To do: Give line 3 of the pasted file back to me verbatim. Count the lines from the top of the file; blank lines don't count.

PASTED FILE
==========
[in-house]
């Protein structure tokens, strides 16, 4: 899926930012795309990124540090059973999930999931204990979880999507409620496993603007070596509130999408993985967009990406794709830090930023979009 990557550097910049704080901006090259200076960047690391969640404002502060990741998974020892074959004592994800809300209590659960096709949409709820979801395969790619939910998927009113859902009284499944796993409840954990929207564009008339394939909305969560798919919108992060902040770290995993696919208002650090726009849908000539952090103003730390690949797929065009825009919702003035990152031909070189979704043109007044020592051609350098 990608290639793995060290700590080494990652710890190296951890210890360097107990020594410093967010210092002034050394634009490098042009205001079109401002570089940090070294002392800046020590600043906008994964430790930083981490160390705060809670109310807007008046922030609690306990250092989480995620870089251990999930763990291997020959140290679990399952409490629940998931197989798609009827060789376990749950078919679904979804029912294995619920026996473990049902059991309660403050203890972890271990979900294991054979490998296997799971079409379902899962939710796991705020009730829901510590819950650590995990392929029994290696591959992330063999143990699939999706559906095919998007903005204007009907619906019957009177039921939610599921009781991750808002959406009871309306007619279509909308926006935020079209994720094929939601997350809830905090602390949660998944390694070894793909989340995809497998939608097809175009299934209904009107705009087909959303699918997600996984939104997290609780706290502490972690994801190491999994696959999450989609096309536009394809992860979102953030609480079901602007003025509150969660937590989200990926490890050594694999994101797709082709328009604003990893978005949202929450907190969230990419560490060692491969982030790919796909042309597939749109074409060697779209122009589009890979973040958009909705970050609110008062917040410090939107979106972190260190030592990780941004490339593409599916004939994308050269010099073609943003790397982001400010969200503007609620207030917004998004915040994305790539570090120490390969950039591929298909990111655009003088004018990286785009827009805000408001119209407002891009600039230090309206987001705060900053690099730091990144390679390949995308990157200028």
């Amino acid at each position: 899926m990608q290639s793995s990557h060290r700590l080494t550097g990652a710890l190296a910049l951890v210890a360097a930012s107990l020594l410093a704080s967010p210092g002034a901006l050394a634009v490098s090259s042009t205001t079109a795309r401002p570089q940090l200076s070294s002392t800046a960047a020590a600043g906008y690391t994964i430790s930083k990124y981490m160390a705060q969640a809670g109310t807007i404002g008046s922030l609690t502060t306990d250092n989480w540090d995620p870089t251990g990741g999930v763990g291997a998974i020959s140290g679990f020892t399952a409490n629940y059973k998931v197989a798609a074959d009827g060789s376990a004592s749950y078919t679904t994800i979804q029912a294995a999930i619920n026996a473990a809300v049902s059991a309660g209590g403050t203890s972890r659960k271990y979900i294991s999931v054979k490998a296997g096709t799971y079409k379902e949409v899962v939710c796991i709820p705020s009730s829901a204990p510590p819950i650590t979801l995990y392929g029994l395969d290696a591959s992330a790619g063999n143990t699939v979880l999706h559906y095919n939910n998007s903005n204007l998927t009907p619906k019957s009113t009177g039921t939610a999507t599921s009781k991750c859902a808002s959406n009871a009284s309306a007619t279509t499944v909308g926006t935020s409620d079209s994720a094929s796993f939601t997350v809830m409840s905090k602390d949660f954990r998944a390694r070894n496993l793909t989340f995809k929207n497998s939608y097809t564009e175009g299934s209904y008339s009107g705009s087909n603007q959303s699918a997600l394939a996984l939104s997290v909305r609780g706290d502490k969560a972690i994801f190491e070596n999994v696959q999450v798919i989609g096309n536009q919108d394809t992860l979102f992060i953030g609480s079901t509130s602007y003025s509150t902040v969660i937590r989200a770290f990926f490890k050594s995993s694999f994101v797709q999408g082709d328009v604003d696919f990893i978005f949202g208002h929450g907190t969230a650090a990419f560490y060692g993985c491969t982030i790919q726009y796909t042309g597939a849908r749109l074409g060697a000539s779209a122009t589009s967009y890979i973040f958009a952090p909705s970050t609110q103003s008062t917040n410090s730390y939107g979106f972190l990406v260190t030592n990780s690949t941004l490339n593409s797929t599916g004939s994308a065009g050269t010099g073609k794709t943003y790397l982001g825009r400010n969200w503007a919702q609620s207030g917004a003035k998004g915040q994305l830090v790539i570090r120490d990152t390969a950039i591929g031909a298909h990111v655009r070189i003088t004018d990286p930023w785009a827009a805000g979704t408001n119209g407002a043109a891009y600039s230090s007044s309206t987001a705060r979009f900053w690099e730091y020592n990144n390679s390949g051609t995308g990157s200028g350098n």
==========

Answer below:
């Amino acid at each position: 899926m990608q290639s793995s990557h060290r700590l080494t550097g990652a710890l190296a910049l951890v210890a360097a930012s107990l020594l410093a704080s967010p210092g002034a901006l050394a634009v490098s090259s042009t205001t079109a795309r401002p570089q940090l200076s070294s002392t800046a960047a020590a600043g906008y690391t994964i430790s930083k990124y981490m160390a705060q969640a809670g109310t807007i404002g008046s922030l609690t502060t306990d250092n989480w540090d995620p870089t251990g990741g999930v763990g291997a998974i020959s140290g679990f020892t399952a409490n629940y059973k998931v197989a798609a074959d009827g060789s376990a004592s749950y078919t679904t994800i979804q029912a294995a999930i619920n026996a473990a809300v049902s059991a309660g209590g403050t203890s972890r659960k271990y979900i294991s999931v054979k490998a296997g096709t799971y079409k379902e949409v899962v939710c796991i709820p705020s009730s829901a204990p510590p819950i650590t979801l995990y392929g029994l395969d290696a591959s992330a790619g063999n143990t699939v979880l999706h559906y095919n939910n998007s903005n204007l998927t009907p619906k019957s009113t009177g039921t939610a999507t599921s009781k991750c859902a808002s959406n009871a009284s309306a007619t279509t499944v909308g926006t935020s409620d079209s994720a094929s796993f939601t997350v809830m409840s905090k602390d949660f954990r998944a390694r070894n496993l793909t989340f995809k929207n497998s939608y097809t564009e175009g299934s209904y008339s009107g705009s087909n603007q959303s699918a997600l394939a996984l939104s997290v909305r609780g706290d502490k969560a972690i994801f190491e070596n999994v696959q999450v798919i989609g096309n536009q919108d394809t992860l979102f992060i953030g609480s079901t509130s602007y003025s509150t902040v969660i937590r989200a770290f990926f490890k050594s995993s694999f994101v797709q999408g082709d328009v604003d696919f990893i978005f949202g208002h929450g907190t969230a650090a990419f560490y060692g993985c491969t982030i790919q726009y796909t042309g597939a849908r749109l074409g060697a000539s779209a122009t589009s967009y890979i973040f958009a952090p909705s970050t609110q103003s008062t917040n410090s730390y939107g979106f972190l990406v260190t030592n990780s690949t941004l490339n593409s797929t599916g004939s994308a065009g050269t010099g073609k794709t943003y790397l982001g825009r400010n969200w503007a919702q609620s207030g917004a003035k998004g915040q994305l830090v790539i570090r120490d990152t390969a950039i591929g031909a298909h990111v655009r070189i003088t004018d990286p930023w785009a827009a805000g979704t408001n119209g407002a043109a891009y600039s230090s007044s309206t987001a705060r979009f900053w690099e730091y020592n990144n390679s390949g051609t995308g990157s200028g350098n």